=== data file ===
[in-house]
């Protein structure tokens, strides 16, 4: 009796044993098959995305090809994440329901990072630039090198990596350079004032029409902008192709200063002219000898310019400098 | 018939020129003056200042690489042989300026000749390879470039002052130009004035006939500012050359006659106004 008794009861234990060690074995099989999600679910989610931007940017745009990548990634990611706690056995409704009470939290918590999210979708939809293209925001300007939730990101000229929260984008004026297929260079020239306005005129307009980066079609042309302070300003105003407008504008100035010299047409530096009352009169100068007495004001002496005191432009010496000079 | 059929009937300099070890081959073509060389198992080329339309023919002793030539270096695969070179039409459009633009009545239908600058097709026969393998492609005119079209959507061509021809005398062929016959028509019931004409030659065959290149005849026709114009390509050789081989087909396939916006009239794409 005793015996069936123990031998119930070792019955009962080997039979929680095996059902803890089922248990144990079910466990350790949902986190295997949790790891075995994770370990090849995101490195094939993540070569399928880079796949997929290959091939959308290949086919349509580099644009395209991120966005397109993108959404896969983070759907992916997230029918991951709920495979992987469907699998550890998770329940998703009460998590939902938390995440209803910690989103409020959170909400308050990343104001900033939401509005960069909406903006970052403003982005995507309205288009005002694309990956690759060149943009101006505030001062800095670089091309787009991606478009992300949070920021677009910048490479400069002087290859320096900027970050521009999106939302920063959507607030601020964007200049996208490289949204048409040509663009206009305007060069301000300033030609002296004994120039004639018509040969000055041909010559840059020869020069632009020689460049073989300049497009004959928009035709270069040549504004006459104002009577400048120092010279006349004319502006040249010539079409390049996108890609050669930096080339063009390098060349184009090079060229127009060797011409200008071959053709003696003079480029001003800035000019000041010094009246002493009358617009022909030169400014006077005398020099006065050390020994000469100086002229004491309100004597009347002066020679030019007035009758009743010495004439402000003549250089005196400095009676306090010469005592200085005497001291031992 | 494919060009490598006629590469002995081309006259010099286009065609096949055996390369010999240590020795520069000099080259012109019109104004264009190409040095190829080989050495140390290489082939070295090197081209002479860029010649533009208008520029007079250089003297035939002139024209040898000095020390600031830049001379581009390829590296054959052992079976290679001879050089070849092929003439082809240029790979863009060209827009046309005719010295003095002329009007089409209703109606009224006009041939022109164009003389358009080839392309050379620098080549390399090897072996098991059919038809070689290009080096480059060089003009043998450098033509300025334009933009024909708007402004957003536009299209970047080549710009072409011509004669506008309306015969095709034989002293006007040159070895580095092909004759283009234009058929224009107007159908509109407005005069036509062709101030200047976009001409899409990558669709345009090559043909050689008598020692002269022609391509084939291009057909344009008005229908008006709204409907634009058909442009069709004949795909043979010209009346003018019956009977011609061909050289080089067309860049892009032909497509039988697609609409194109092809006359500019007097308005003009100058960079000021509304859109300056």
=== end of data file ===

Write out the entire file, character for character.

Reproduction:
[in-house]
């Protein structure tokens, strides 16, 4: 009796044993098959995305090809994440329901990072630039090198990596350079004032029409902008192709200063002219000898310019400098 | 018939020129003056200042690489042989300026000749390879470039002052130009004035006939500012050359006659106004 008794009861234990060690074995099989999600679910989610931007940017745009990548990634990611706690056995409704009470939290918590999210979708939809293209925001300007939730990101000229929260984008004026297929260079020239306005005129307009980066079609042309302070300003105003407008504008100035010299047409530096009352009169100068007495004001002496005191432009010496000079 | 059929009937300099070890081959073509060389198992080329339309023919002793030539270096695969070179039409459009633009009545239908600058097709026969393998492609005119079209959507061509021809005398062929016959028509019931004409030659065959290149005849026709114009390509050789081989087909396939916006009239794409 005793015996069936123990031998119930070792019955009962080997039979929680095996059902803890089922248990144990079910466990350790949902986190295997949790790891075995994770370990090849995101490195094939993540070569399928880079796949997929290959091939959308290949086919349509580099644009395209991120966005397109993108959404896969983070759907992916997230029918991951709920495979992987469907699998550890998770329940998703009460998590939902938390995440209803910690989103409020959170909400308050990343104001900033939401509005960069909406903006970052403003982005995507309205288009005002694309990956690759060149943009101006505030001062800095670089091309787009991606478009992300949070920021677009910048490479400069002087290859320096900027970050521009999106939302920063959507607030601020964007200049996208490289949204048409040509663009206009305007060069301000300033030609002296004994120039004639018509040969000055041909010559840059020869020069632009020689460049073989300049497009004959928009035709270069040549504004006459104002009577400048120092010279006349004319502006040249010539079409390049996108890609050669930096080339063009390098060349184009090079060229127009060797011409200008071959053709003696003079480029001003800035000019000041010094009246002493009358617009022909030169400014006077005398020099006065050390020994000469100086002229004491309100004597009347002066020679030019007035009758009743010495004439402000003549250089005196400095009676306090010469005592200085005497001291031992 | 494919060009490598006629590469002995081309006259010099286009065609096949055996390369010999240590020795520069000099080259012109019109104004264009190409040095190829080989050495140390290489082939070295090197081209002479860029010649533009208008520029007079250089003297035939002139024209040898000095020390600031830049001379581009390829590296054959052992079976290679001879050089070849092929003439082809240029790979863009060209827009046309005719010295003095002329009007089409209703109606009224006009041939022109164009003389358009080839392309050379620098080549390399090897072996098991059919038809070689290009080096480059060089003009043998450098033509300025334009933009024909708007402004957003536009299209970047080549710009072409011509004669506008309306015969095709034989002293006007040159070895580095092909004759283009234009058929224009107007159908509109407005005069036509062709101030200047976009001409899409990558669709345009090559043909050689008598020692002269022609391509084939291009057909344009008005229908008006709204409907634009058909442009069709004949795909043979010209009346003018019956009977011609061909050289080089067309860049892009032909497509039988697609609409194109092809006359500019007097308005003009100058960079000021509304859109300056």